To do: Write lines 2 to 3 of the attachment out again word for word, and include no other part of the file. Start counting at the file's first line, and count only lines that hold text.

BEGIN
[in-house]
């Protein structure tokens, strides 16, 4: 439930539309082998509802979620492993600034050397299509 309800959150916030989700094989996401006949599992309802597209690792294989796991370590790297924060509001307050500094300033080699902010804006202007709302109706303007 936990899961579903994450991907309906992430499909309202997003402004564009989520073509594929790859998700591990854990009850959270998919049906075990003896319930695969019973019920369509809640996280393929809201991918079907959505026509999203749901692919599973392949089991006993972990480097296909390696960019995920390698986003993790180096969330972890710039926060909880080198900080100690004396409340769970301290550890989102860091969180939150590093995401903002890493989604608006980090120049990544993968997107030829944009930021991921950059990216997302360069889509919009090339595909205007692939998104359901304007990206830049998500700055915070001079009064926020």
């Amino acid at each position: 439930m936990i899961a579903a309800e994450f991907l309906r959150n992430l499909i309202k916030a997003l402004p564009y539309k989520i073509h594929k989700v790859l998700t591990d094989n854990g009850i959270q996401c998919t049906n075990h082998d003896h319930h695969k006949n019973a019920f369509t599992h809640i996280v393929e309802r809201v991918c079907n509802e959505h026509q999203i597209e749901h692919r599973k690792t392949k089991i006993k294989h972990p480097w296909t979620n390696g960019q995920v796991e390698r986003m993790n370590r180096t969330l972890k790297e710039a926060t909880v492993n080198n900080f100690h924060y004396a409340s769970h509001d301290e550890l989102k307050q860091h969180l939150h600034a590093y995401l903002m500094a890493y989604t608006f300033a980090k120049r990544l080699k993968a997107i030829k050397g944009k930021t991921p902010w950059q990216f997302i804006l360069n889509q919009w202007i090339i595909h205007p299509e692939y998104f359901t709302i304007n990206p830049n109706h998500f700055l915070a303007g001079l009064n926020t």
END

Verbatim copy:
């Protein structure tokens, strides 16, 4: 439930539309082998509802979620492993600034050397299509 309800959150916030989700094989996401006949599992309802597209690792294989796991370590790297924060509001307050500094300033080699902010804006202007709302109706303007 936990899961579903994450991907309906992430499909309202997003402004564009989520073509594929790859998700591990854990009850959270998919049906075990003896319930695969019973019920369509809640996280393929809201991918079907959505026509999203749901692919599973392949089991006993972990480097296909390696960019995920390698986003993790180096969330972890710039926060909880080198900080100690004396409340769970301290550890989102860091969180939150590093995401903002890493989604608006980090120049990544993968997107030829944009930021991921950059990216997302360069889509919009090339595909205007692939998104359901304007990206830049998500700055915070001079009064926020």
């Amino acid at each position: 439930m936990i899961a579903a309800e994450f991907l309906r959150n992430l499909i309202k916030a997003l402004p564009y539309k989520i073509h594929k989700v790859l998700t591990d094989n854990g009850i959270q996401c998919t049906n075990h082998d003896h319930h695969k006949n019973a019920f369509t599992h809640i996280v393929e309802r809201v991918c079907n509802e959505h026509q999203i597209e749901h692919r599973k690792t392949k089991i006993k294989h972990p480097w296909t979620n390696g960019q995920v796991e390698r986003m993790n370590r180096t969330l972890k790297e710039a926060t909880v492993n080198n900080f100690h924060y004396a409340s769970h509001d301290e550890l989102k307050q860091h969180l939150h600034a590093y995401l903002m500094a890493y989604t608006f300033a980090k120049r990544l080699k993968a997107i030829k050397g944009k930021t991921p902010w950059q990216f997302i804006l360069n889509q919009w202007i090339i595909h205007p299509e692939y998104f359901t709302i304007n990206p830049n109706h998500f700055l915070a303007g001079l009064n926020t």